OLYMPIA – Per capita, Washington ranks among the lowest states in the country in terms of the number of residents who apply for federal student aid to fund a postsecondary education.
And community colleges are struggling to meet students’ needs nationwide. In the United States today, 16% of students who enroll in community college complete a degree in three years and only 28% complete one within eight years, according to state Rep. Gerry Pollet, D-Seattle.
“We are failing,” Pollet testified at a legislative committee hearing Tuesday. “We are in the bottom half of the nation in terms of postsecondary enrollments, despite having the most generous college grant, financial aid in the nation.”
Pollet and a group of his fellow lawmakers hope to turn those bleak numbers around with a pair of bills aiming to increase the number of Washingtonians who submit a Free Application for Federal Student Aid (FAFSA) or a Washington Application for State Financial Aid (WAFSA). In doing so, education experts say applicants will realize just how much state and federal cash they qualify for to help them pay for college or technical school.
“Students don’t understand that, indeed, postsecondary education is for them and is going to be available,” Pollet said.
Public hearings were held for the pair of bills in the state House Postsecondary Education & Workforce Committee. The bills, Pollet said, are meant to work alongside each other to raise financial aid application rates through offering eligible students free community college.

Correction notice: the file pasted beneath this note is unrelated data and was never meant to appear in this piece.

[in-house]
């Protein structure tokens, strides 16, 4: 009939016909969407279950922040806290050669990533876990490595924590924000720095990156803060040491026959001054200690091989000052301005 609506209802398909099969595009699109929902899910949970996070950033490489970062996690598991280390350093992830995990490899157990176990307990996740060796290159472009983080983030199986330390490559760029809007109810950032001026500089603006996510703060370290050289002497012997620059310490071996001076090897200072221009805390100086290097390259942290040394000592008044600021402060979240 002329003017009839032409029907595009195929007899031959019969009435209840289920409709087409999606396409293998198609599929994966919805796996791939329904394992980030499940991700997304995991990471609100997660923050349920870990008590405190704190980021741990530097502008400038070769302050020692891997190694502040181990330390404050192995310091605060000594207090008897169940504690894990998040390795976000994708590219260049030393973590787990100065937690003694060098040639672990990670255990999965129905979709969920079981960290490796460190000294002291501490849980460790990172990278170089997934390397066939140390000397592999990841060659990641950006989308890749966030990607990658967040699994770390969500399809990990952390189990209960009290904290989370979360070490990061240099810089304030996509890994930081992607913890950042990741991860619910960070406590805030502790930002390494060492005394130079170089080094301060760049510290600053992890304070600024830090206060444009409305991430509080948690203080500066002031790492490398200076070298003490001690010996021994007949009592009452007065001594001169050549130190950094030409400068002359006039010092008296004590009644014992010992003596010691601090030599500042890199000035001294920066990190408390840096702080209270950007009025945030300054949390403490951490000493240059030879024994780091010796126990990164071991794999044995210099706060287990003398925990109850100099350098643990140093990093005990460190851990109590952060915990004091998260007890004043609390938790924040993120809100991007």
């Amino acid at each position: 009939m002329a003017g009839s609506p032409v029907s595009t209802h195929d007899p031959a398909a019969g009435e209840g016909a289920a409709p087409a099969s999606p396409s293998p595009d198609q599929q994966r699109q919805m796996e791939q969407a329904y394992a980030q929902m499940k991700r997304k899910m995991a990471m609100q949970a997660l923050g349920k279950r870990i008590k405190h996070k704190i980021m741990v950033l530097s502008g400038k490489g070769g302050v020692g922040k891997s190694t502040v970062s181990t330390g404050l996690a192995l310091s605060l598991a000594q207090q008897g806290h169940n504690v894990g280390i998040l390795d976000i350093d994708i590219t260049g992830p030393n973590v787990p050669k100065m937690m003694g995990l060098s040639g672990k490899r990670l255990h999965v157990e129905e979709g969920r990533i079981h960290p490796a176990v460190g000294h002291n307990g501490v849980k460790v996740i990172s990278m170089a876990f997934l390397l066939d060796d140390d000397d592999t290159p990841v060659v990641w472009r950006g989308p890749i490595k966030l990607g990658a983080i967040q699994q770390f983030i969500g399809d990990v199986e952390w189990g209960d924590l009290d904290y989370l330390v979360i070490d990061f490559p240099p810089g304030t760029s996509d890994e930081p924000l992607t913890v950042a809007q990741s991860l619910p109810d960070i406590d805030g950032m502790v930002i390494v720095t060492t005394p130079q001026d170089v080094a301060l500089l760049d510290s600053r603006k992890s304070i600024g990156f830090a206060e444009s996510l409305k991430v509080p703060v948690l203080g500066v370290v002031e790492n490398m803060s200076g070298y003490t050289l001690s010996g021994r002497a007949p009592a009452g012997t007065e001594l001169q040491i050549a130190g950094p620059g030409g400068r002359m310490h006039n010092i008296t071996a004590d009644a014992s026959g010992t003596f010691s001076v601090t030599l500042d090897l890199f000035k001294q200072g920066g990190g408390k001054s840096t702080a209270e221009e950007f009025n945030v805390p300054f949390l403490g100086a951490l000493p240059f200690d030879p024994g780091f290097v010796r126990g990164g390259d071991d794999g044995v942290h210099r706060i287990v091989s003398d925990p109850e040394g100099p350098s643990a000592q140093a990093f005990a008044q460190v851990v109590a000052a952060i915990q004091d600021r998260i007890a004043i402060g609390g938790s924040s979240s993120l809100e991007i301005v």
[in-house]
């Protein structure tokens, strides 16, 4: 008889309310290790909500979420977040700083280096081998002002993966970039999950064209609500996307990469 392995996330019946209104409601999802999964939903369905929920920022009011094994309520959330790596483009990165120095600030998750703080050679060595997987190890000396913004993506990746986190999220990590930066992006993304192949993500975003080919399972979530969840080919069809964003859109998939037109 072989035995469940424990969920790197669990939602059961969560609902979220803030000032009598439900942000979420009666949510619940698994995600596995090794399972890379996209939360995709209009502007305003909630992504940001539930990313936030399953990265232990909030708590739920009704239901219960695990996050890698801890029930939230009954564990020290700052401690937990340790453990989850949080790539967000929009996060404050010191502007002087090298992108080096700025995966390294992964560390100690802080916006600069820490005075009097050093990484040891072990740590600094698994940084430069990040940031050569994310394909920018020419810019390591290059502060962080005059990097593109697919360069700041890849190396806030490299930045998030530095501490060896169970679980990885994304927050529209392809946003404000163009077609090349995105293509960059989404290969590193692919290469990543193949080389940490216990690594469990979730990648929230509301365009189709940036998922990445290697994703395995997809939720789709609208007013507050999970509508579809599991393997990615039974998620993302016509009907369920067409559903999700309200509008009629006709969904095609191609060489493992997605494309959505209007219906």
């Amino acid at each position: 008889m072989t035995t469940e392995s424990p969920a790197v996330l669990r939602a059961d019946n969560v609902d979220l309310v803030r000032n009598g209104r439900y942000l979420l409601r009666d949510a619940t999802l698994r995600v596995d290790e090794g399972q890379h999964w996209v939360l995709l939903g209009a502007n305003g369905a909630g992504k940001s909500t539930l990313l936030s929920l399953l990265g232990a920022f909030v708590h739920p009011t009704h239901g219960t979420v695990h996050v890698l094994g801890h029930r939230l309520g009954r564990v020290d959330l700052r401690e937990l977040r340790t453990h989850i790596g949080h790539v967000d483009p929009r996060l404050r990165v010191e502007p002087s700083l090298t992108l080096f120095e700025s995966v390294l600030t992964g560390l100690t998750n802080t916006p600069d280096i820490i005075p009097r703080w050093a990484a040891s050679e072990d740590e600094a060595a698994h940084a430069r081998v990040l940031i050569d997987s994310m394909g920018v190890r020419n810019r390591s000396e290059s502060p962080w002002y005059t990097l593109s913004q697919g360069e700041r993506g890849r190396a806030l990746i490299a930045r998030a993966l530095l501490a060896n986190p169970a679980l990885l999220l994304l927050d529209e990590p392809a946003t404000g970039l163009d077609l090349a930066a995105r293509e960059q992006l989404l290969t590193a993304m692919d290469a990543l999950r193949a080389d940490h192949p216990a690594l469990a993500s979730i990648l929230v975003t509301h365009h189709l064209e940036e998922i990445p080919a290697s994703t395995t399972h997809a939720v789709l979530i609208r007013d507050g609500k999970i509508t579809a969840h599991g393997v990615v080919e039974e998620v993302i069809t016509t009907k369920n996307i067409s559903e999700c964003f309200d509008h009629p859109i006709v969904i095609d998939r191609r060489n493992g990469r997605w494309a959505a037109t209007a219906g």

The Washington 13 Free Guarantee
State Rep. Steve Bergquist, D-Renton, is the primary sponsor on the first of the pair of bills discussed in the committee. Dubbed the 13 Free Guarantee, Bergquist’s bill would provide 45 credits – or one year’s worth – of free community or technical college to eligible students who enroll in a community or technical college that serves the same district from which the student graduated high school or earned a GED diploma.
Last year, Bergquist facilitated a smaller-scale pilot program of his proposed bill in Renton, where he teaches 10th-grade social studies. He wanted to see if the program could generate higher FAFSA and WASFA completion. The program offered students graduating from the Renton School District the opportunity to attend Renton Technical College with their first year paid.
On average, 50 graduates from the Renton School District go on to attend Renton Technical College each year. Under the implementation of Bergquist’s pilot program, 85 students enrolled at the college in the fall quarter alone last year.
“The turnaround was just amazing,” Bergquist said.
Funding for the program would come from three pots: the Washington College Grant, the state’s Guaranteed Education Tuition program and the state’s General Fund coffers. The Guaranteed Education Tuition program is about 150% funded right now, according to the state actuary, Bergquist said. The program is projected to grow to 500% funded over the next 10 years, he said.
Right now, that Guaranteed Education Tuition surplus equates to about $550 million.